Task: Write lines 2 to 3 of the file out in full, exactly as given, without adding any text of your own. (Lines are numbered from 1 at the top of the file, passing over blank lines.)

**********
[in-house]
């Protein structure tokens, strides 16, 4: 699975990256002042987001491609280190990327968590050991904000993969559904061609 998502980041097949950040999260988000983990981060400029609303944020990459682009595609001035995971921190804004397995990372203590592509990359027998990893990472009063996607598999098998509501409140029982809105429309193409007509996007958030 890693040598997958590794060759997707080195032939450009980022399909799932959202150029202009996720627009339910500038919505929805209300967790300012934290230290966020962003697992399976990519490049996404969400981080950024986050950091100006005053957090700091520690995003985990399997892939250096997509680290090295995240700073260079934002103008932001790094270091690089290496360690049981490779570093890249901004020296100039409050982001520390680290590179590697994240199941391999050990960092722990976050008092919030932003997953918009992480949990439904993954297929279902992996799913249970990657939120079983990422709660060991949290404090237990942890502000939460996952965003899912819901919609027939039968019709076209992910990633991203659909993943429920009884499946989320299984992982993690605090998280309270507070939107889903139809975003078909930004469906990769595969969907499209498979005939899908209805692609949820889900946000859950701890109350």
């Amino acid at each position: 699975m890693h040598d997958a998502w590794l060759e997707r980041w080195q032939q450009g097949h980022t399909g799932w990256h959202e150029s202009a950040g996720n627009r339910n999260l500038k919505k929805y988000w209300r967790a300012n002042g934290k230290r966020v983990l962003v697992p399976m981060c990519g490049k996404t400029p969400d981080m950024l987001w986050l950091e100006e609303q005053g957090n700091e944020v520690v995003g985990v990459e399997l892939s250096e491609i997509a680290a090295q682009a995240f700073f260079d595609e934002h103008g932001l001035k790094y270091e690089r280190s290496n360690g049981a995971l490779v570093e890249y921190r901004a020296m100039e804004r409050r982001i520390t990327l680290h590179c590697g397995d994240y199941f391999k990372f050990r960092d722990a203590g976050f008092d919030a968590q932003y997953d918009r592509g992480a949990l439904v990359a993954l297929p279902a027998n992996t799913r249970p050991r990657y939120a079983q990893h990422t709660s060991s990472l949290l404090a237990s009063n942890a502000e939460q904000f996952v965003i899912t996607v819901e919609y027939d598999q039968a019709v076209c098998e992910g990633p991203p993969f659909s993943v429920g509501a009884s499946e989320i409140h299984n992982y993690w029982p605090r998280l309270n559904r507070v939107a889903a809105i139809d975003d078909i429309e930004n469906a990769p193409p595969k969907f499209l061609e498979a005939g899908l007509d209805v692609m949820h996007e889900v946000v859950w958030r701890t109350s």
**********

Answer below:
């Protein structure tokens, strides 16, 4: 699975990256002042987001491609280190990327968590050991904000993969559904061609 998502980041097949950040999260988000983990981060400029609303944020990459682009595609001035995971921190804004397995990372203590592509990359027998990893990472009063996607598999098998509501409140029982809105429309193409007509996007958030 890693040598997958590794060759997707080195032939450009980022399909799932959202150029202009996720627009339910500038919505929805209300967790300012934290230290966020962003697992399976990519490049996404969400981080950024986050950091100006005053957090700091520690995003985990399997892939250096997509680290090295995240700073260079934002103008932001790094270091690089290496360690049981490779570093890249901004020296100039409050982001520390680290590179590697994240199941391999050990960092722990976050008092919030932003997953918009992480949990439904993954297929279902992996799913249970990657939120079983990422709660060991949290404090237990942890502000939460996952965003899912819901919609027939039968019709076209992910990633991203659909993943429920009884499946989320299984992982993690605090998280309270507070939107889903139809975003078909930004469906990769595969969907499209498979005939899908209805692609949820889900946000859950701890109350």
């Amino acid at each position: 699975m890693h040598d997958a998502w590794l060759e997707r980041w080195q032939q450009g097949h980022t399909g799932w990256h959202e150029s202009a950040g996720n627009r339910n999260l500038k919505k929805y988000w209300r967790a300012n002042g934290k230290r966020v983990l962003v697992p399976m981060c990519g490049k996404t400029p969400d981080m950024l987001w986050l950091e100006e609303q005053g957090n700091e944020v520690v995003g985990v990459e399997l892939s250096e491609i997509a680290a090295q682009a995240f700073f260079d595609e934002h103008g932001l001035k790094y270091e690089r280190s290496n360690g049981a995971l490779v570093e890249y921190r901004a020296m100039e804004r409050r982001i520390t990327l680290h590179c590697g397995d994240y199941f391999k990372f050990r960092d722990a203590g976050f008092d919030a968590q932003y997953d918009r592509g992480a949990l439904v990359a993954l297929p279902a027998n992996t799913r249970p050991r990657y939120a079983q990893h990422t709660s060991s990472l949290l404090a237990s009063n942890a502000e939460q904000f996952v965003i899912t996607v819901e919609y027939d598999q039968a019709v076209c098998e992910g990633p991203p993969f659909s993943v429920g509501a009884s499946e989320i409140h299984n992982y993690w029982p605090r998280l309270n559904r507070v939107a889903a809105i139809d975003d078909i429309e930004n469906a990769p193409p595969k969907f499209l061609e498979a005939g899908l007509d209805v692609m949820h996007e889900v946000v859950w958030r701890t109350s």